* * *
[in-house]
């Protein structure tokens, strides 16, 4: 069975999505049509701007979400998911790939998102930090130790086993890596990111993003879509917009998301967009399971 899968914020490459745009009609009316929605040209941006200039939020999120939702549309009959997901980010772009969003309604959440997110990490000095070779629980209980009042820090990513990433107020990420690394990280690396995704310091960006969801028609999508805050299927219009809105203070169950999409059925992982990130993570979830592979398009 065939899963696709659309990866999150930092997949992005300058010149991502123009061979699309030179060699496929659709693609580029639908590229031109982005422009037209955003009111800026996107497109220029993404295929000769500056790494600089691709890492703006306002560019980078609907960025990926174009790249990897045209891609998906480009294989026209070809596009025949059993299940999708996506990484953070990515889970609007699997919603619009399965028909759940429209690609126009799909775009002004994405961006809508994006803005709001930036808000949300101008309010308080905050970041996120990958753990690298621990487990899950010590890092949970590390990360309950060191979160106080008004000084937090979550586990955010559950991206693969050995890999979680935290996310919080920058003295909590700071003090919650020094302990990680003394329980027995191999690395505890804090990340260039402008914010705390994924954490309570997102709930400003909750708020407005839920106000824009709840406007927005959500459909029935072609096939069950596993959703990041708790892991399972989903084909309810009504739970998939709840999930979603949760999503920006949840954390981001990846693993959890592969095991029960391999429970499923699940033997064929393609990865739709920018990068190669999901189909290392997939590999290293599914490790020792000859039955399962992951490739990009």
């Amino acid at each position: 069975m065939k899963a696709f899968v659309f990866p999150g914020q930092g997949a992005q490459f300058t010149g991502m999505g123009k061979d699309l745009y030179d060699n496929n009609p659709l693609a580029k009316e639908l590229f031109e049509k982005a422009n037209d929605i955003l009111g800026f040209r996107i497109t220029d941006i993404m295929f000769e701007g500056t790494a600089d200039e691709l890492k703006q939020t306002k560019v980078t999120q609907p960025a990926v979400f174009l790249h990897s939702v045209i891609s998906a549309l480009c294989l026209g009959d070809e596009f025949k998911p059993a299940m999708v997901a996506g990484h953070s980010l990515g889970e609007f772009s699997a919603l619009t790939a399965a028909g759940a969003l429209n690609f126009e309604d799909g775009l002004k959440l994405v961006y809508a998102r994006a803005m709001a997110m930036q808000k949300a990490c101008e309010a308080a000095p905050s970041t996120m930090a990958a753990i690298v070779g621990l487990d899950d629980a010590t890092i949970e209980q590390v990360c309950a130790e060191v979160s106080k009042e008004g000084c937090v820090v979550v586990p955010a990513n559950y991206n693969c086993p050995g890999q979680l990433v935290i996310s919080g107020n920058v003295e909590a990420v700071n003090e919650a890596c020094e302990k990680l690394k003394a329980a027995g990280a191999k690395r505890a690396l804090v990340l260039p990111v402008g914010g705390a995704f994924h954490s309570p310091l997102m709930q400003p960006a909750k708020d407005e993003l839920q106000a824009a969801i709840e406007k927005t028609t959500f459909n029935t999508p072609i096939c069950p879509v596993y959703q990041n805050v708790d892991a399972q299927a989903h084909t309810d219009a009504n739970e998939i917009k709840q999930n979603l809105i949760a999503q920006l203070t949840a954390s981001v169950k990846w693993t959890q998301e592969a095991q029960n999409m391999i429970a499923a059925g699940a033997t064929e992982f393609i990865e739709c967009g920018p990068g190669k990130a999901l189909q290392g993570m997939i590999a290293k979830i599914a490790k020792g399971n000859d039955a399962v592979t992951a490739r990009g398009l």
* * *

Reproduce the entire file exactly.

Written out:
[in-house]
């Protein structure tokens, strides 16, 4: 069975999505049509701007979400998911790939998102930090130790086993890596990111993003879509917009998301967009399971 899968914020490459745009009609009316929605040209941006200039939020999120939702549309009959997901980010772009969003309604959440997110990490000095070779629980209980009042820090990513990433107020990420690394990280690396995704310091960006969801028609999508805050299927219009809105203070169950999409059925992982990130993570979830592979398009 065939899963696709659309990866999150930092997949992005300058010149991502123009061979699309030179060699496929659709693609580029639908590229031109982005422009037209955003009111800026996107497109220029993404295929000769500056790494600089691709890492703006306002560019980078609907960025990926174009790249990897045209891609998906480009294989026209070809596009025949059993299940999708996506990484953070990515889970609007699997919603619009399965028909759940429209690609126009799909775009002004994405961006809508994006803005709001930036808000949300101008309010308080905050970041996120990958753990690298621990487990899950010590890092949970590390990360309950060191979160106080008004000084937090979550586990955010559950991206693969050995890999979680935290996310919080920058003295909590700071003090919650020094302990990680003394329980027995191999690395505890804090990340260039402008914010705390994924954490309570997102709930400003909750708020407005839920106000824009709840406007927005959500459909029935072609096939069950596993959703990041708790892991399972989903084909309810009504739970998939709840999930979603949760999503920006949840954390981001990846693993959890592969095991029960391999429970499923699940033997064929393609990865739709920018990068190669999901189909290392997939590999290293599914490790020792000859039955399962992951490739990009």
């Amino acid at each position: 069975m065939k899963a696709f899968v659309f990866p999150g914020q930092g997949a992005q490459f300058t010149g991502m999505g123009k061979d699309l745009y030179d060699n496929n009609p659709l693609a580029k009316e639908l590229f031109e049509k982005a422009n037209d929605i955003l009111g800026f040209r996107i497109t220029d941006i993404m295929f000769e701007g500056t790494a600089d200039e691709l890492k703006q939020t306002k560019v980078t999120q609907p960025a990926v979400f174009l790249h990897s939702v045209i891609s998906a549309l480009c294989l026209g009959d070809e596009f025949k998911p059993a299940m999708v997901a996506g990484h953070s980010l990515g889970e609007f772009s699997a919603l619009t790939a399965a028909g759940a969003l429209n690609f126009e309604d799909g775009l002004k959440l994405v961006y809508a998102r994006a803005m709001a997110m930036q808000k949300a990490c101008e309010a308080a000095p905050s970041t996120m930090a990958a753990i690298v070779g621990l487990d899950d629980a010590t890092i949970e209980q590390v990360c309950a130790e060191v979160s106080k009042e008004g000084c937090v820090v979550v586990p955010a990513n559950y991206n693969c086993p050995g890999q979680l990433v935290i996310s919080g107020n920058v003295e909590a990420v700071n003090e919650a890596c020094e302990k990680l690394k003394a329980a027995g990280a191999k690395r505890a690396l804090v990340l260039p990111v402008g914010g705390a995704f994924h954490s309570p310091l997102m709930q400003p960006a909750k708020d407005e993003l839920q106000a824009a969801i709840e406007k927005t028609t959500f459909n029935t999508p072609i096939c069950p879509v596993y959703q990041n805050v708790d892991a399972q299927a989903h084909t309810d219009a009504n739970e998939i917009k709840q999930n979603l809105i949760a999503q920006l203070t949840a954390s981001v169950k990846w693993t959890q998301e592969a095991q029960n999409m391999i429970a499923a059925g699940a033997t064929e992982f393609i990865e739709c967009g920018p990068g190669k990130a999901l189909q290392g993570m997939i590999a290293k979830i599914a490790k020792g399971n000859d039955a399962v592979t992951a490739r990009g398009l």